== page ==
New ideas bring new viewpoints. Standing in a different position gives a completely different look on proceedings, and this may just have happened in recent weeks for Arsenal – and certainly for Alex Oxlade-Chamberlain.


The stagnation of Arsenal looked to have taken root. Four consecutive away losses, of which we conceded three goals each time. A royal hammering at the hands of Bayern Munich. Falling away in the Premier League. The rot appeared to have gone all the way through the squad and there was no fight evident, there was no resistance. Only a meek surrender akin to an injured gazelle, too exhausted to keep running from the chasing predators. We were easy prey, rivals and smaller clubs taking advantage of an apparently stricken beast.

Arsene Wenger looked to be devoid of ideas, arms wide and raised in a desperate signal to the gods. His tried and trusted tactics were no longer up to scratch, they were in fact dragging the team down. The players also looked unable to find the extra gears they required to simply avoid defeat.

Wenger picked up the dice and threw. He opted to change formation and go with three central defenders at the back for the first time since 1997. On that occasion, we had Steve Bould, Tony Adams and Martin Keown in the team. Three of the hardest, most disciplined and organised defenders the Premier League has ever seen. This time though, we had Laurent Koscielny marshalling the errant Gabriel and the inexperienced Rob Holding.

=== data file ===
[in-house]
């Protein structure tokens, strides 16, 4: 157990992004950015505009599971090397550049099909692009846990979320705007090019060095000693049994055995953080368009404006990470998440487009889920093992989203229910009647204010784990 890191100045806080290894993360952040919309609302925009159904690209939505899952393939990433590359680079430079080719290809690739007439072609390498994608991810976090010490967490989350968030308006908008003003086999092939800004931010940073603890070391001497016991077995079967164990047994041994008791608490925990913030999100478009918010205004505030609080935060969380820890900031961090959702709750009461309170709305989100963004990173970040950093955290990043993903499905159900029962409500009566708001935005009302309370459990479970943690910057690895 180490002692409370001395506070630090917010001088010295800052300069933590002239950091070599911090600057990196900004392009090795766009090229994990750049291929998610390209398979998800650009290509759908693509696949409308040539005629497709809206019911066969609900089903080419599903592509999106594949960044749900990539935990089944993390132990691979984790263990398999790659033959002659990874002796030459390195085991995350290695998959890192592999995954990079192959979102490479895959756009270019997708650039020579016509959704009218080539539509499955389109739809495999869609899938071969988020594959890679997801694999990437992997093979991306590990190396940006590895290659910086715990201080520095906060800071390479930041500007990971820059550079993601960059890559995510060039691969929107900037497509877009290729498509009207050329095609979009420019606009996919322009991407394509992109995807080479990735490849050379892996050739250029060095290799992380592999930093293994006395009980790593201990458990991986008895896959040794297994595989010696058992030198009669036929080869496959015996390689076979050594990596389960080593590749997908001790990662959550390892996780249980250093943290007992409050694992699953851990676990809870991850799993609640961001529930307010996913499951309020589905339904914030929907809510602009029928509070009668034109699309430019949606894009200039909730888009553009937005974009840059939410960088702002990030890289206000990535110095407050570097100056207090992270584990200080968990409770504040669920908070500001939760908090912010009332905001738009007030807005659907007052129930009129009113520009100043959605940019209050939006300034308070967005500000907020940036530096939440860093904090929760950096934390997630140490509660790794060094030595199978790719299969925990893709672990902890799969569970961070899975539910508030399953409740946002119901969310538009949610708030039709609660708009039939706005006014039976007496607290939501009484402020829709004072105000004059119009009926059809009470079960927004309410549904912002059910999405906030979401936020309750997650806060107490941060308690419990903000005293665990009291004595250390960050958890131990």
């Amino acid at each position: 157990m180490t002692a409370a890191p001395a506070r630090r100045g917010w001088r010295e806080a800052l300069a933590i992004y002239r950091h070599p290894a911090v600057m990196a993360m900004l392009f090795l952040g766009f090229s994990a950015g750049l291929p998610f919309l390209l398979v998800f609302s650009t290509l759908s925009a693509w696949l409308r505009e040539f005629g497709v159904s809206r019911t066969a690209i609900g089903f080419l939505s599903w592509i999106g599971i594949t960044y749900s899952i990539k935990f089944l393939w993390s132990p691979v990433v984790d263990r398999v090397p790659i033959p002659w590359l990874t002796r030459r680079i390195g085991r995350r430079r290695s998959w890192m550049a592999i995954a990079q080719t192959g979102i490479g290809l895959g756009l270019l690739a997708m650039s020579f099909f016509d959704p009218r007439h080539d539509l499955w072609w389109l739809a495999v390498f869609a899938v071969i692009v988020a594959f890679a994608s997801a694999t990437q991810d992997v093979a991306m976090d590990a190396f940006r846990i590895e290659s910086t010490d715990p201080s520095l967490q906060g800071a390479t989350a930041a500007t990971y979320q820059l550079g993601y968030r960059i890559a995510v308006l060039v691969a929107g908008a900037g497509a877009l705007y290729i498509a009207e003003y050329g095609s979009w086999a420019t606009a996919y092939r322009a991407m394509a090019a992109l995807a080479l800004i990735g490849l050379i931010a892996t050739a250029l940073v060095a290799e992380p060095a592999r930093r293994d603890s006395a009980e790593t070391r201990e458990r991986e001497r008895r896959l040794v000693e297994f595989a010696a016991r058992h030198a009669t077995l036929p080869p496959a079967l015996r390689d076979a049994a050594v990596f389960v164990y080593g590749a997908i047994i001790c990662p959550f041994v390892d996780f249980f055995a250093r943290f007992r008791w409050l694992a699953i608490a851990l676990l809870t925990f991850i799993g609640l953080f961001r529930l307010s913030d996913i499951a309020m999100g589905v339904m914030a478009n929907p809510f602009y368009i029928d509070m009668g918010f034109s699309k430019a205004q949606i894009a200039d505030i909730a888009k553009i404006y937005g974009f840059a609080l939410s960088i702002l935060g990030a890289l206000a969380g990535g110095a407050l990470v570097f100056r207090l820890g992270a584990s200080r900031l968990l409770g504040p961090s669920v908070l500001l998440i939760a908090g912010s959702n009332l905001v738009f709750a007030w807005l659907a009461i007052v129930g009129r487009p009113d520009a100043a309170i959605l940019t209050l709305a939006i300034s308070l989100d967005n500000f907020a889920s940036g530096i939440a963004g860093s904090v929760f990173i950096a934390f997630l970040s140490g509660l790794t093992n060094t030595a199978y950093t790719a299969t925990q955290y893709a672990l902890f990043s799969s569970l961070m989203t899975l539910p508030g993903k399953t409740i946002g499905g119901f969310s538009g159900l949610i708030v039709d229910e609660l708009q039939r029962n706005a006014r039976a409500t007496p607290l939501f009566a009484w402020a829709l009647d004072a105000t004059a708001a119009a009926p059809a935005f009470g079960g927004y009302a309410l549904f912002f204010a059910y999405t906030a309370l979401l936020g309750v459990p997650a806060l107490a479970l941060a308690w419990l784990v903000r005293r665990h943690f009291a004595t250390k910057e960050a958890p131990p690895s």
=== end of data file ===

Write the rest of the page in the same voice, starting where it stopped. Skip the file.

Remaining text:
The formation may have been branded as wholly new by all and sundry, but the only difference was it gave our fullbacks a bit more license to roam forward.

It also gave Alex Oxlade-Chamberlain a bit more responsibility – and he has taken it and run with it.















In the games it has been employed, we have looked more alive than in recent months and The Ox has been instrumental.

We were all aware of his attacking threat and his intent with the ball. We were also aware of his tendency to lose the ball as he takes on players. This season has seen a wiser Ox though, and his utilisation at central midfield earlier in the season saw him in a far more efficient light than in previous seasons.

It is his work in a wing-back role in this 3-5-2 that has been revolutionary though. Who knew that The Ox could double-task? He has been asked to patrol the right side of the pitch – both in defence and attack, and he has done so with zeal and merit.

He has changed games in attack as he searches for the early ball or to torment his opposing fullback. The Ox has enhanced his dribbling and he has lessened the wastefulness that has blighted his time an a Gunners shirt. He has improved his final ball and has made sure he has lifted his head up rather than ploughing on into blind corners. He has made the difference.

It is in defence though that he has proved his worth. He has been quite excellent in covering the defensive part of the field, he has helped out Gabriel in that part of the pitch in a massive way.

The Brazilian has come on leaps and bounds with the security offered by Chamberlain. The Ox’s reservoirs of stamina means he has been up and down his flank like a clock pendulum on meth amphetamine.

If this formation sticks and we adopt it, then The Ox will be as vital a player as any other on the field. His adaptability has seen him rise to the fore and this in turn may just get him the improved contract he desires – and now warrants.